Seven men were hanged in as many different prisons yesterday as the Japanese government begins to close the book on the 1995 sarin attack on Tokyo’s subway system. The executed men, all from the suppressed cult Aum Shinrikyo, were cult leader Chizuo Matsumoto (aka Shoko Asahara) and his main subordinates:
Kiyohide Hayakawa was a close aide to the leader. He helped expand the cult’s membership worldwide. Hayakawa was involved in the murder of a lawyer who was critical of the group.
Yoshihiro Inoue joined the cult as a high school student. He played a role in attacks using nerve agents sarin and VX.
Tomomitsu Niimi was held responsible for killing a total of 26 people in 11 different incidents.
Masami Tsuchiya was central to the cult’s development of chemical weapons, including sarin and VX nerve agents.
Tomomasa Nakagawa was a personal doctor and close aide to the Matsumoto. Nakagawa was held responsible for the deaths of 25 people in 11 different incidents.
Seiichi Endo produced the sarin that was used in the subway attack. He was also involved in another deadly sarin gas attack in central Japan in 1994.
What had started (naturally) as a yoga studio in 1984 had become a dangerous cult by the early 1990s. Asahara claimed to have supernatural powers and his followers, who eventually numbered about 11,000, dealt severely with any violations of discipline or attempts to leave the cult. In 1993, the cult started manufacturing sarin gas and carried out an early attack in the Japanese city of Matsumoto in June 1993. In an investigation eerily reminiscent of the FBI’s investigation of Richard Jewell (Atlanta bombing) and Stephen Hatfill (2001 anthrax attack), an innocent man was blamed for that attacked and hounded by the media. The apex of the cult’s power came during morning rush hour on March 20, 1995, when they punctured plastic bags with sarin nerve gas on three Tokyo subway lines. Thirteen people were killed and more than 6,000 injured.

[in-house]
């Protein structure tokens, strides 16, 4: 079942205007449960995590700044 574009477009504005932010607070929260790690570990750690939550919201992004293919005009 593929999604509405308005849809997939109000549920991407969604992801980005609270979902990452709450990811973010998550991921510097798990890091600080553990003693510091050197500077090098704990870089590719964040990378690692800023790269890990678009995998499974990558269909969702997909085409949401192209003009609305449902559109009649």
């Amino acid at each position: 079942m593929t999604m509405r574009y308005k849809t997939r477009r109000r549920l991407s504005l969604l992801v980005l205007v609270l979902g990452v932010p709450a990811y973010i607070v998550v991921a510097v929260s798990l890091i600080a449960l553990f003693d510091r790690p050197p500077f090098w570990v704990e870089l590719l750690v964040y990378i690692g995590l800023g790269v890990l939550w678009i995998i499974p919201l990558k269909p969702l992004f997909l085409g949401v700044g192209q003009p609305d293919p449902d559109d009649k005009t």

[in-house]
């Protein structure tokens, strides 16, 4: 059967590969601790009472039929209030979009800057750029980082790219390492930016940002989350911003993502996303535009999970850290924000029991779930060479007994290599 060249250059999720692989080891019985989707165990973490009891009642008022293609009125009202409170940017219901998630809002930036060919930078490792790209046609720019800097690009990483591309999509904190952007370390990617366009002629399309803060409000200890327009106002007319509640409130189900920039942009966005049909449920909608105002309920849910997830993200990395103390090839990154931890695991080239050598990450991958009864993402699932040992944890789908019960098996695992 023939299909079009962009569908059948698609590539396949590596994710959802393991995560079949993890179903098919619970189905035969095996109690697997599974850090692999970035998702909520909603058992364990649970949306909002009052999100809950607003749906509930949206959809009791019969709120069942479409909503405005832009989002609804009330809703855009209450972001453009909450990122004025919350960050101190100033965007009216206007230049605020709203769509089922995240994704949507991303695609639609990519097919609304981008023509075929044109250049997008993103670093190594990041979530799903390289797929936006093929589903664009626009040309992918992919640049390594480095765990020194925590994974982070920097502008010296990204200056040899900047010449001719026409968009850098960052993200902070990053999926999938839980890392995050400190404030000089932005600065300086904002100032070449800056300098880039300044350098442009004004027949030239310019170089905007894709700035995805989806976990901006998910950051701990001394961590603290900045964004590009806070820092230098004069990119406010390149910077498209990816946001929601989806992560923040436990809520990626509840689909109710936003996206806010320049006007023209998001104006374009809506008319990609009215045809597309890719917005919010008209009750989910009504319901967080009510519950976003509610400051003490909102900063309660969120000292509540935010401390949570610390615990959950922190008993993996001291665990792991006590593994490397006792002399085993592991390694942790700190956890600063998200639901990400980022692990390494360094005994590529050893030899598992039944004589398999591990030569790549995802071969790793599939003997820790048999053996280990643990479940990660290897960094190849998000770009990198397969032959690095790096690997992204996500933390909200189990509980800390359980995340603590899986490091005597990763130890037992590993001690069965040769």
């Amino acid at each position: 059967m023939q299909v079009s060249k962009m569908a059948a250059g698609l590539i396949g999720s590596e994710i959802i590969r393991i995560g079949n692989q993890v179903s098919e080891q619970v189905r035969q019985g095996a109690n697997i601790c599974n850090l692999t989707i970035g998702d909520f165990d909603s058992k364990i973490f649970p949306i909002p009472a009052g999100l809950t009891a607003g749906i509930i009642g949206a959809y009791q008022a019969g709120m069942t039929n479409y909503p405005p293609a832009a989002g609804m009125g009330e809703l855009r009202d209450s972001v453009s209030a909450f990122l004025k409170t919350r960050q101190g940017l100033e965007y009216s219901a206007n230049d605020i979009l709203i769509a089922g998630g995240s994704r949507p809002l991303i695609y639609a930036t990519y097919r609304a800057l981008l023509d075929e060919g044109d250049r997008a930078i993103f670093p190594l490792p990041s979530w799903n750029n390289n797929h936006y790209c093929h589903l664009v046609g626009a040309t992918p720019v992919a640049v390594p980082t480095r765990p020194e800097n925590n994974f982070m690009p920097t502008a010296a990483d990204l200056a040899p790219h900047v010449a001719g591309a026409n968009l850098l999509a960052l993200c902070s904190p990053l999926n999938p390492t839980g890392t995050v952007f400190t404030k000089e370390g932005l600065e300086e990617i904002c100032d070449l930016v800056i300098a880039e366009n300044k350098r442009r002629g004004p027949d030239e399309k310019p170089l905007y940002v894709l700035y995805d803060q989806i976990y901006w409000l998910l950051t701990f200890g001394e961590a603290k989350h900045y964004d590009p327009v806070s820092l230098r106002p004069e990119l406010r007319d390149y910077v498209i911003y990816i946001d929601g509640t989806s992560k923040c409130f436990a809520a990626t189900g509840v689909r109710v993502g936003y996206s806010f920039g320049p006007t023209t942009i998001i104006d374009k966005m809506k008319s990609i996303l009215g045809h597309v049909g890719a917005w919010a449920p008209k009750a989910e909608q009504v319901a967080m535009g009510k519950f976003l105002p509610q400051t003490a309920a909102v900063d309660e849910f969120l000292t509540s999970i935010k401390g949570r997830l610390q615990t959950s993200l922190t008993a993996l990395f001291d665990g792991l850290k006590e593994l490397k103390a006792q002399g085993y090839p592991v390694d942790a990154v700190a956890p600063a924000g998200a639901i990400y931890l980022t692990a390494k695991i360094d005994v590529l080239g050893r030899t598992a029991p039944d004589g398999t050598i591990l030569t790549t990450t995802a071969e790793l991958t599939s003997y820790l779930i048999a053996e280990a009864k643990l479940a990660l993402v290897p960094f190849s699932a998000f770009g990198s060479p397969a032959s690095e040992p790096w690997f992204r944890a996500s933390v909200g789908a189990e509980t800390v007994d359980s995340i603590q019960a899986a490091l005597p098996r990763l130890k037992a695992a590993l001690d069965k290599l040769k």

Asahara’s death sentence was affirmed in 2006 but trials for the attack continued until this year. Six more men are on death row and I’d suspect they will exit shortly.
Japan has an execution at each of its major prisons. Capital prisoners are kept in solitary confinement. They are allowed two exercise periods per week. No visits are permitted. They are allowed three books and exercise within the cell is forbidden. Execution dates are determined by the minister overseeing Japan’s prison system and prisoners only learn they are to be executed when guards remove them from the cell and take them to the death chamber. Families and lawyers are informed about the execution after the fact.